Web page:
Rock of Cashel — If these walls could talk …


The Rock of Cashel rises dramatically out of the plains of Tipperary, Ireland, and was, for 1,000 years, a symbol of royal and priestly power. It flourished until the year 1647 when a Cromwellian army massacred its 3,000 inhabitants. Ultimately the cathedral was abandoned in the 18th century.

We spent part of an early spring day in 2011 exploring the site of this ancient Gothic edifice. Between intermittent showers we wandered its roofless transepts and imagined, as one does in such places of antiquity, how life might have been for those — the pious; the powerful; the penitent and, perhaps, the perverse — who’d frequented its halls so long ago.

Though renovations are underway this impressive structure is little more than a ruin now. Yet, it’s possible to sense the sacred song and terrible secrets contained within these decrepit walls, the whispers of which we will never hear.

Nevertheless, the remnant of one secret is perfectly visible to the naked eye.

If you look closely at this image, you’ll see what used to be a secret passage emerging at the base of the windows. The cathedral’s thick walls are riddled with them. One can only imagine the volume of adrenalin that pulsed through these narrow corridors as inhabitants secreted themselves away from prying eyes, whatever the reason.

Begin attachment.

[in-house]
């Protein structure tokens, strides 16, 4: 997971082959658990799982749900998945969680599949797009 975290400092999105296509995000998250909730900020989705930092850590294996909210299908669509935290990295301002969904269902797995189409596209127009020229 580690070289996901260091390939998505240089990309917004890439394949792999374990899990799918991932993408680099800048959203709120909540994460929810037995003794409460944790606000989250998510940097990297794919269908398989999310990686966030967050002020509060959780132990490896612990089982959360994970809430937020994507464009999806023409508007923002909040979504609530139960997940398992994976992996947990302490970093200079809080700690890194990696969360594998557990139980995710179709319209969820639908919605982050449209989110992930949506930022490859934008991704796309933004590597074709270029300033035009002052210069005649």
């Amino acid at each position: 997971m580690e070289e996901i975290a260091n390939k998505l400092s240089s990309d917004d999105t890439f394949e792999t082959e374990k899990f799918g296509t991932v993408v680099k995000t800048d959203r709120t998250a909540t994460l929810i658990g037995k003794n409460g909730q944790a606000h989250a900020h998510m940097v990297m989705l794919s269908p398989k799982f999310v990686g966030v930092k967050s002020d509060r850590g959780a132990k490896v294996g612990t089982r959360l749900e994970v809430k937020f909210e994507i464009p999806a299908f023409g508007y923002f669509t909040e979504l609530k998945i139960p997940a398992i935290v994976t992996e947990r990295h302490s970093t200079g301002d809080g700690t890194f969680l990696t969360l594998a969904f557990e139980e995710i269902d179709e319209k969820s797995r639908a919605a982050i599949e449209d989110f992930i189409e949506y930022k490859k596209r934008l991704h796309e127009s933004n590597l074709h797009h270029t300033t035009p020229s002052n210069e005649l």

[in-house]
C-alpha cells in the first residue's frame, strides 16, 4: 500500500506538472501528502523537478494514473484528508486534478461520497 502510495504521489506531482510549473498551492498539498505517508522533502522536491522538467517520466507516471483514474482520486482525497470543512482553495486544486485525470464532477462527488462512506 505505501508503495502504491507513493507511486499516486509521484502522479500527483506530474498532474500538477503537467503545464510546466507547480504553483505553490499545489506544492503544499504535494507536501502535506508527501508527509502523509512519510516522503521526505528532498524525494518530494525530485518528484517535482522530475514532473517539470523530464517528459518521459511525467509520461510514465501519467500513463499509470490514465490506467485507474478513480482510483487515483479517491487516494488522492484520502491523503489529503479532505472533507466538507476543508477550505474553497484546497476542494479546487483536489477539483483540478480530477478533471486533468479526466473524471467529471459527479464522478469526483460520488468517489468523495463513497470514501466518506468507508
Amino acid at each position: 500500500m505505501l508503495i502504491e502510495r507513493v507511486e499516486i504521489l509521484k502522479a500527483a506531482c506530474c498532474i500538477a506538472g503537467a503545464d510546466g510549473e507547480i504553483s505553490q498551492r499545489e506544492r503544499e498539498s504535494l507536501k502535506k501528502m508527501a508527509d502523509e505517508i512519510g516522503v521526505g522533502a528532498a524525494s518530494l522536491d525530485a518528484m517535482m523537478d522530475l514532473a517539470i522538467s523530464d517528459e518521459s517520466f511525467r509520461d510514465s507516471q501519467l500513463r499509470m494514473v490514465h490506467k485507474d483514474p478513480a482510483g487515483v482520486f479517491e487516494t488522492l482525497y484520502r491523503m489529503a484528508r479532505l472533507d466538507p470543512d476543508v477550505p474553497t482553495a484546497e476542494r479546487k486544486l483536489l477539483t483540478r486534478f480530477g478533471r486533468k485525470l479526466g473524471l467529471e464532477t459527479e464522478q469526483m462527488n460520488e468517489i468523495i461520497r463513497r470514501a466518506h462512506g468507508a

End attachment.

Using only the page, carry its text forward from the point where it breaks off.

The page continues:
And now our curious eyes can marvel at what no longer remains secret.

Remember to look up …

Copyright Aimwell Enterprises 2012

2 thoughts on “Rock of Cashel — If these walls could talk …

  1. The ruins of western Europe are always inspiring; they make me wonder about all the ordinary things that have gone on before.

    We truly are just further links in the chain of life.

    • Reminds me of this … one of my favourite quotes:

      “I expect to pass through this world but once. Any good thing,
      therefore, that I can do or any kindness I can show to any fellow human
      being let me do it now. Let me not defer nor neglect it, for I shall not
      pass this way again.”

      Stephen Grellet, 1773-1855
      French-born Quaker Minister

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